I've decided to give Photo Friday a whirl. The word of the week is SOFT. Not a very original photograph, but I can't think of any people who are softer :)
As far as False Idols is coming along… it's a coming. In addition to creating a nifty control room for the rocket, I've actually purchased a decent astronaut figure for Poser for about $35. I'm doing quite a bit of detail / texture mapping work on it- it was pretty much medium-poly: good for medium shots, but the edges stood out in the close-ups. All hail mesh-smooth.
This past weekend I had the honor of watching a performance by Craig J. Quack (and friends') comedy troupe, The Gentlemen's Rotary Auxiliary. Despite a few technical snafus, a pants-wetting experience was had by all. "Spoooooooooooooooooooooooon!"
The establishing shot is from another earlier animation, Armageddon (the Planet X Version.) I had done this before in Imagine, (do they even make that program anymore?) and I briefly toyed with re-making it with 3ds Max. It was pretty, but I lost interest as it was something I had done before, cheesy looking as it was. I'm not George Lucas, folks. In short, I replaced the asteroid in the original animation with the rocket ship from my Ancient picture and added a moon.
The original is very colorful. I de-saturated it a little bit and added the grainy diffuse glow. It works, as the rocket ship and suit are something out of a Ray Bradbury (huzzah huzzah) short story.
Right now I'm rendering it at DVD resolution (720 x 480.) I may look into putting it onto film and try to get it into festivals, but that would take much more time (2048 pixels horizontal as a minimum resolution) and probably run me about $700- $1000 for the transfer. Stay tuned!
Upon hearing the Pope was near death, a coworker said, "It always happens in threes- first Terri Schiavo, then the Pope! Who's going to be third?" Being the obnoxious person I am, I pointed out that thousands of people are born and die every day. (My wife informs me that Frank Perdue just kicked the giant KFC bucket, so I guess I was wrong.)
What have we learned from this horrible Terri Schiavo mess? I have to take the coward's way out and say that I have no idea what it's like to have a mother, daughter or wife be a vegetable for fifteen years, so I really can't make an informed opinion. I've never been brain-dead either, so I can't say weather I'd want my tube pulled or not. Right now, I'll state that no, I do not want to be a vegetable for fifteen years. But who knows what I'd feel once I was in that state- if I could feel anything at all. When I know death is just around the corner, I might be terrified. The only solution is to create some sort of telepathy device that can be used to find out the wishes of the dying.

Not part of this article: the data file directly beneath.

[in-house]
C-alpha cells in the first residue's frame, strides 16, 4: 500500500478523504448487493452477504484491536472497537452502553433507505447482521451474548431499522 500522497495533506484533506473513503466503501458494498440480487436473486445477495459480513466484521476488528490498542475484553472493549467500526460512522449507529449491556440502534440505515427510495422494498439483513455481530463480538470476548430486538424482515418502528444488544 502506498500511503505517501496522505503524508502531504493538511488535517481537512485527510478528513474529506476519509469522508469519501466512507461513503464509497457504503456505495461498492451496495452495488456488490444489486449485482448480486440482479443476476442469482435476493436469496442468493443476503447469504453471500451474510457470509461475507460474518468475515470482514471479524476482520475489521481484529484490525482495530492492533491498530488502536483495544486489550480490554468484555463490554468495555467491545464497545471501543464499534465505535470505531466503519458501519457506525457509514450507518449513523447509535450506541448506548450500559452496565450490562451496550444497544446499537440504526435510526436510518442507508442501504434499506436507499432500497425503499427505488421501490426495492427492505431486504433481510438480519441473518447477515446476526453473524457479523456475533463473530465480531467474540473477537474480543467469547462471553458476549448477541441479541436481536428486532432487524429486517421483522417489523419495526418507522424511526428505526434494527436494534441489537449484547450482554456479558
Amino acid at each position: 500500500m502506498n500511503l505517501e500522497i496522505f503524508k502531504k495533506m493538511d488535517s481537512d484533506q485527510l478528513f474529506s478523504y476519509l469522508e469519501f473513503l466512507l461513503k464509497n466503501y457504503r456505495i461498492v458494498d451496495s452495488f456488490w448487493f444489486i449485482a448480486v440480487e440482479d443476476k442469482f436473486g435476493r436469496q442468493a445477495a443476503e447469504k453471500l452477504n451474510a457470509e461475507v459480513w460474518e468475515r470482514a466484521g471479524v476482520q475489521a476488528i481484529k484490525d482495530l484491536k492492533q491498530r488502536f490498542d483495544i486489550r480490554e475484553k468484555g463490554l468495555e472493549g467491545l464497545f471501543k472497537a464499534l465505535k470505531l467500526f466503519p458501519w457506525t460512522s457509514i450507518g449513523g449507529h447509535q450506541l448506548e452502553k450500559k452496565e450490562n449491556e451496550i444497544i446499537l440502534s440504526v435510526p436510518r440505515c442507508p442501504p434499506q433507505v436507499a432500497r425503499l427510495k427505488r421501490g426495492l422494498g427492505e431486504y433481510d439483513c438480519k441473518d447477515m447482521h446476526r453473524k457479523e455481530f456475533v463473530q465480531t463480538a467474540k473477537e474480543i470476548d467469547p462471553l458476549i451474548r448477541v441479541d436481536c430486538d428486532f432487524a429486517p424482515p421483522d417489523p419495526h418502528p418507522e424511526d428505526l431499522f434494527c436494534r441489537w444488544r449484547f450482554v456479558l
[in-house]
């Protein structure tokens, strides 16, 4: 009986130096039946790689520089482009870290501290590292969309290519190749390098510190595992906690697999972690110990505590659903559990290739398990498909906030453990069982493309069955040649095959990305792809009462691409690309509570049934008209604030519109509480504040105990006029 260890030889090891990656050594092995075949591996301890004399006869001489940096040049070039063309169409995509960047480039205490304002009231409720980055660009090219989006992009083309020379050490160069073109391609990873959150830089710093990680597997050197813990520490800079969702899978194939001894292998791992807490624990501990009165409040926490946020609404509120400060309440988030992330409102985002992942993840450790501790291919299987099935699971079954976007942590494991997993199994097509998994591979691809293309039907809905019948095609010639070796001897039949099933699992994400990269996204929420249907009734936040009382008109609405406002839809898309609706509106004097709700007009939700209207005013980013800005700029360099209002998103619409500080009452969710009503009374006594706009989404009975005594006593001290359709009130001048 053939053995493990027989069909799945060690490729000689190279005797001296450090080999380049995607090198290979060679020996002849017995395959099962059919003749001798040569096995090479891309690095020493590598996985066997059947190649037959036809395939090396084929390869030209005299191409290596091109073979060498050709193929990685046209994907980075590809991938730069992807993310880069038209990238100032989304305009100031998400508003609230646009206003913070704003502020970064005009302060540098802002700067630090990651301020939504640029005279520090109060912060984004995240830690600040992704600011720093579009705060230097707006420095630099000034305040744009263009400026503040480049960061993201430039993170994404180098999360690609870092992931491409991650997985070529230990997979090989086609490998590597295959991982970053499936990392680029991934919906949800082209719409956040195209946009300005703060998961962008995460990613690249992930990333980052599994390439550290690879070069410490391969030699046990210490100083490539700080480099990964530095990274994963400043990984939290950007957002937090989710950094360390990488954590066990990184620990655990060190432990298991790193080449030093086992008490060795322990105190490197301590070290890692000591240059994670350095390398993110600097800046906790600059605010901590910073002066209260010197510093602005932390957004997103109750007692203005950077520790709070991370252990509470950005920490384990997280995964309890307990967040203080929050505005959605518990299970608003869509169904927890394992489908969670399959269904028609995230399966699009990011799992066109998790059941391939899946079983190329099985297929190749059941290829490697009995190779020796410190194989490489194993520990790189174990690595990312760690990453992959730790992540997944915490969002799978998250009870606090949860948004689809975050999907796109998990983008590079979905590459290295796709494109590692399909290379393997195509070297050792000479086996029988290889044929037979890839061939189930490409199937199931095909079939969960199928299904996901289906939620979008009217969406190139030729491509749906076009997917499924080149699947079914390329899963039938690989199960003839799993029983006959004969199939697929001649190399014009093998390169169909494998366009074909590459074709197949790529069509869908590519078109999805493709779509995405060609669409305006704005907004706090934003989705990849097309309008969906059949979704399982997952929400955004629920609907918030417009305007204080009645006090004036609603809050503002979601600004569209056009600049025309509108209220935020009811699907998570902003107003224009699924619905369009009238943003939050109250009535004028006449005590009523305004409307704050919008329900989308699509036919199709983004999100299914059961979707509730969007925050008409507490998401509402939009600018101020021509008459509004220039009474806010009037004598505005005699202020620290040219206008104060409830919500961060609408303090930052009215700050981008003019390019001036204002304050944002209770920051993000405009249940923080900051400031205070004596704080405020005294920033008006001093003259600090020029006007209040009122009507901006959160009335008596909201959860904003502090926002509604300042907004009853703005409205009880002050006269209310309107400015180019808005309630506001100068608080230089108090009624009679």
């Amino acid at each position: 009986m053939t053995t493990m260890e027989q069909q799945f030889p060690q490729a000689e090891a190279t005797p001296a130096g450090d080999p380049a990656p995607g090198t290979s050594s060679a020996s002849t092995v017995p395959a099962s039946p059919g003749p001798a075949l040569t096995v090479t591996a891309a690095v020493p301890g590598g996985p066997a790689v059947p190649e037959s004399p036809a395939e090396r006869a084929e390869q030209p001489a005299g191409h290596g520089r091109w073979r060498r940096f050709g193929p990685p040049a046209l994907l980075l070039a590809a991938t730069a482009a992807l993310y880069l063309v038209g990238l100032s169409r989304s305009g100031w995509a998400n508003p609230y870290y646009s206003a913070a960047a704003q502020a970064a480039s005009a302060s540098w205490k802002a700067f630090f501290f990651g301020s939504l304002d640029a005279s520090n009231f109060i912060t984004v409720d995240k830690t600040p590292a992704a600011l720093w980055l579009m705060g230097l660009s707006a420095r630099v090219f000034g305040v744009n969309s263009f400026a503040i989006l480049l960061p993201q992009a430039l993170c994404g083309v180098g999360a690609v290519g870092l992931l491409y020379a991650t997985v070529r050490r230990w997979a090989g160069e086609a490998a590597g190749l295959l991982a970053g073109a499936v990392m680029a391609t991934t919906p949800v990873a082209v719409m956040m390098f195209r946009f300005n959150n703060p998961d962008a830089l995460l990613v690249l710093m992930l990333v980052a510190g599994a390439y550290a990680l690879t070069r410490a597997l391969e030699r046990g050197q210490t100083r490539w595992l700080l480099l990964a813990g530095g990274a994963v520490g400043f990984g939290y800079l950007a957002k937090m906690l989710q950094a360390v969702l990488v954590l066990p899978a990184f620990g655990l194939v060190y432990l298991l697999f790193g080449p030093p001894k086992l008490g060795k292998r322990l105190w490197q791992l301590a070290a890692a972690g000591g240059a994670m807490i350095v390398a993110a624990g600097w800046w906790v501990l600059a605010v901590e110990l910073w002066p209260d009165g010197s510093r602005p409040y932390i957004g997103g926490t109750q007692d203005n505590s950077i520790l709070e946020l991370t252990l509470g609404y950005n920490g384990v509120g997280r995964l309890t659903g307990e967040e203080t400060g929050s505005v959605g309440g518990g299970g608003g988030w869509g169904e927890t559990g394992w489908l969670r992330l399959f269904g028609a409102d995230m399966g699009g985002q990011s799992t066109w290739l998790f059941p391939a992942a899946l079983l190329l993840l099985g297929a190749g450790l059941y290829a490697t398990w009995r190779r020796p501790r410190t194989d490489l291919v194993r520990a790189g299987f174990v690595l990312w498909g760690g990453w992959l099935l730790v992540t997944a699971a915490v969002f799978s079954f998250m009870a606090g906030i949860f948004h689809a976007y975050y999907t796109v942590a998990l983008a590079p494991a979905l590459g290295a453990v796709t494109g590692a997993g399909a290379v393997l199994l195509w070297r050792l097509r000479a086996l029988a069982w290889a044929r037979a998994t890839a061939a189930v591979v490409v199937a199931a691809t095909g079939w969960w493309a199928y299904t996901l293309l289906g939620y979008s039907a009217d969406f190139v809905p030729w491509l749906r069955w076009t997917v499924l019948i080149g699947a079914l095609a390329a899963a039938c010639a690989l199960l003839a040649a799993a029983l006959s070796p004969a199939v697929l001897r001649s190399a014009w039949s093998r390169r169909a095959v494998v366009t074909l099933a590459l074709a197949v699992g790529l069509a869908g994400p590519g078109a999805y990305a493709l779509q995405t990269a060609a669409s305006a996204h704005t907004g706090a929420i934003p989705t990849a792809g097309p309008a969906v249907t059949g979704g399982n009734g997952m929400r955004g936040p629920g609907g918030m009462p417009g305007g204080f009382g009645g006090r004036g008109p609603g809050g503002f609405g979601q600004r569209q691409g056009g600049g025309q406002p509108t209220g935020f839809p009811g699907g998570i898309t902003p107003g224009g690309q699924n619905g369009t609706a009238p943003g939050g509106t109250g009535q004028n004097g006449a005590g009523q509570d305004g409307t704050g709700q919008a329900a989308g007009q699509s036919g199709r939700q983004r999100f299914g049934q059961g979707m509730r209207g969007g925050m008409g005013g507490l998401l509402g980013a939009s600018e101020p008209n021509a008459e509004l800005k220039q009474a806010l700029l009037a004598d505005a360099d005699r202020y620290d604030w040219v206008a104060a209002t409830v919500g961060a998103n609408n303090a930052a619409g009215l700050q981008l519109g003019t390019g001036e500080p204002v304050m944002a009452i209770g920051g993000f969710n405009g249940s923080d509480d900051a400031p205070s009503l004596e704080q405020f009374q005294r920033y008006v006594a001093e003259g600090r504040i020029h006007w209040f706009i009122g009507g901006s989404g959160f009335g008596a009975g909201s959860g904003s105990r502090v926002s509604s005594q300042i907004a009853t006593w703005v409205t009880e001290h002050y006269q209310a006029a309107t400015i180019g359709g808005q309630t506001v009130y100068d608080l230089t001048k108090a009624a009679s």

The only alternative is what we have here on Earth when there is no clear cut route: we break into two camps- some vehemently for, some vehemently against. The ones who were for pulling the tube felt that they wanted this woman (and hopefully themselves, if they were ever in that situation,) to die with some sort of peace. The ones who were against are afraid because it seems that human life is becoming less and less sacred. (They do have a point. Would you ever think of starving a dog to death?) As always, the issue no longer became what is the right thing to do, it became which side is right. One side became murderers, the other side became the (dum dum dummm!) Religious Right. All politicians had to be seen putting in their 2000 cents. Prayers mixed with jeers came from both sides.
The family turned further and further in on each other, to the point where Terri's husband banned her parents and brother from her deathbed. Now this poor woman has passed on. The dust has settled, until the next crisis that involves us to rise up in gangs against each other. Are we really so lonely that this is the only way we feel we can belong to something?
RIP, Terri, His Holiness, and yes, Frank Perdue. Thank God we were spared a holy war over light and dark meat.
Keep the faith, my friends.